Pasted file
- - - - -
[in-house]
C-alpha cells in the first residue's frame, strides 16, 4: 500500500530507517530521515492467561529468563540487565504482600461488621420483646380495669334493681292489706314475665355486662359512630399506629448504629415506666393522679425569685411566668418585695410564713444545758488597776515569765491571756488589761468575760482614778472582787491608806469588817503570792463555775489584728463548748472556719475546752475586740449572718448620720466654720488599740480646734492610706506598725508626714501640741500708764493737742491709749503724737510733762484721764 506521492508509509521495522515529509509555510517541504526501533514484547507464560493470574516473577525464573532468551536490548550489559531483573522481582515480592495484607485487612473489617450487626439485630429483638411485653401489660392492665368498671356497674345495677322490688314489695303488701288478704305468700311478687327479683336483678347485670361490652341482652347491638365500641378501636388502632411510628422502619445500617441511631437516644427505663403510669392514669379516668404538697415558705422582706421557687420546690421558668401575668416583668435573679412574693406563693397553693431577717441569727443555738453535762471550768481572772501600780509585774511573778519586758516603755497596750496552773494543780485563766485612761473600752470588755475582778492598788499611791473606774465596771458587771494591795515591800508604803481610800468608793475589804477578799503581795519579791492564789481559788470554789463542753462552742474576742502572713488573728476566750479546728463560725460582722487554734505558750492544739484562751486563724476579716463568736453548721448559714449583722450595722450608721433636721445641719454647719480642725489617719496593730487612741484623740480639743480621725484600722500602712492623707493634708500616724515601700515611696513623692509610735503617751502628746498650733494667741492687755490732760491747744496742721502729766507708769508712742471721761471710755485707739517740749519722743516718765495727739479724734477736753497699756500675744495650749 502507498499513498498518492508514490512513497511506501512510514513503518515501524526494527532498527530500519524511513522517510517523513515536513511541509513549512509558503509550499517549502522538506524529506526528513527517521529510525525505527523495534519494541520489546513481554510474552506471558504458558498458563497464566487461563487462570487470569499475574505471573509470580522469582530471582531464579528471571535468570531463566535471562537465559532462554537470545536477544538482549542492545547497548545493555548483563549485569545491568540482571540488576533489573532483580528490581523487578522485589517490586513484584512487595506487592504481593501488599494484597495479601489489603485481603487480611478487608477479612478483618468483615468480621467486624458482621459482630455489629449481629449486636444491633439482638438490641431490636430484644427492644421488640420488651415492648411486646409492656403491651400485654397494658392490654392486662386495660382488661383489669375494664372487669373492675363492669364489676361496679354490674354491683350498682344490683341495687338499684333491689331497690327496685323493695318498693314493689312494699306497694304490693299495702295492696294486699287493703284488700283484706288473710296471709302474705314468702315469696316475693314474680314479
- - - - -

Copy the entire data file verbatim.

[in-house]
C-alpha cells in the first residue's frame, strides 16, 4: 500500500530507517530521515492467561529468563540487565504482600461488621420483646380495669334493681292489706314475665355486662359512630399506629448504629415506666393522679425569685411566668418585695410564713444545758488597776515569765491571756488589761468575760482614778472582787491608806469588817503570792463555775489584728463548748472556719475546752475586740449572718448620720466654720488599740480646734492610706506598725508626714501640741500708764493737742491709749503724737510733762484721764 506521492508509509521495522515529509509555510517541504526501533514484547507464560493470574516473577525464573532468551536490548550489559531483573522481582515480592495484607485487612473489617450487626439485630429483638411485653401489660392492665368498671356497674345495677322490688314489695303488701288478704305468700311478687327479683336483678347485670361490652341482652347491638365500641378501636388502632411510628422502619445500617441511631437516644427505663403510669392514669379516668404538697415558705422582706421557687420546690421558668401575668416583668435573679412574693406563693397553693431577717441569727443555738453535762471550768481572772501600780509585774511573778519586758516603755497596750496552773494543780485563766485612761473600752470588755475582778492598788499611791473606774465596771458587771494591795515591800508604803481610800468608793475589804477578799503581795519579791492564789481559788470554789463542753462552742474576742502572713488573728476566750479546728463560725460582722487554734505558750492544739484562751486563724476579716463568736453548721448559714449583722450595722450608721433636721445641719454647719480642725489617719496593730487612741484623740480639743480621725484600722500602712492623707493634708500616724515601700515611696513623692509610735503617751502628746498650733494667741492687755490732760491747744496742721502729766507708769508712742471721761471710755485707739517740749519722743516718765495727739479724734477736753497699756500675744495650749 502507498499513498498518492508514490512513497511506501512510514513503518515501524526494527532498527530500519524511513522517510517523513515536513511541509513549512509558503509550499517549502522538506524529506526528513527517521529510525525505527523495534519494541520489546513481554510474552506471558504458558498458563497464566487461563487462570487470569499475574505471573509470580522469582530471582531464579528471571535468570531463566535471562537465559532462554537470545536477544538482549542492545547497548545493555548483563549485569545491568540482571540488576533489573532483580528490581523487578522485589517490586513484584512487595506487592504481593501488599494484597495479601489489603485481603487480611478487608477479612478483618468483615468480621467486624458482621459482630455489629449481629449486636444491633439482638438490641431490636430484644427492644421488640420488651415492648411486646409492656403491651400485654397494658392490654392486662386495660382488661383489669375494664372487669373492675363492669364489676361496679354490674354491683350498682344490683341495687338499684333491689331497690327496685323493695318498693314493689312494699306497694304490693299495702295492696294486699287493703284488700283484706288473710296471709302474705314468702315469696316475693314474680314479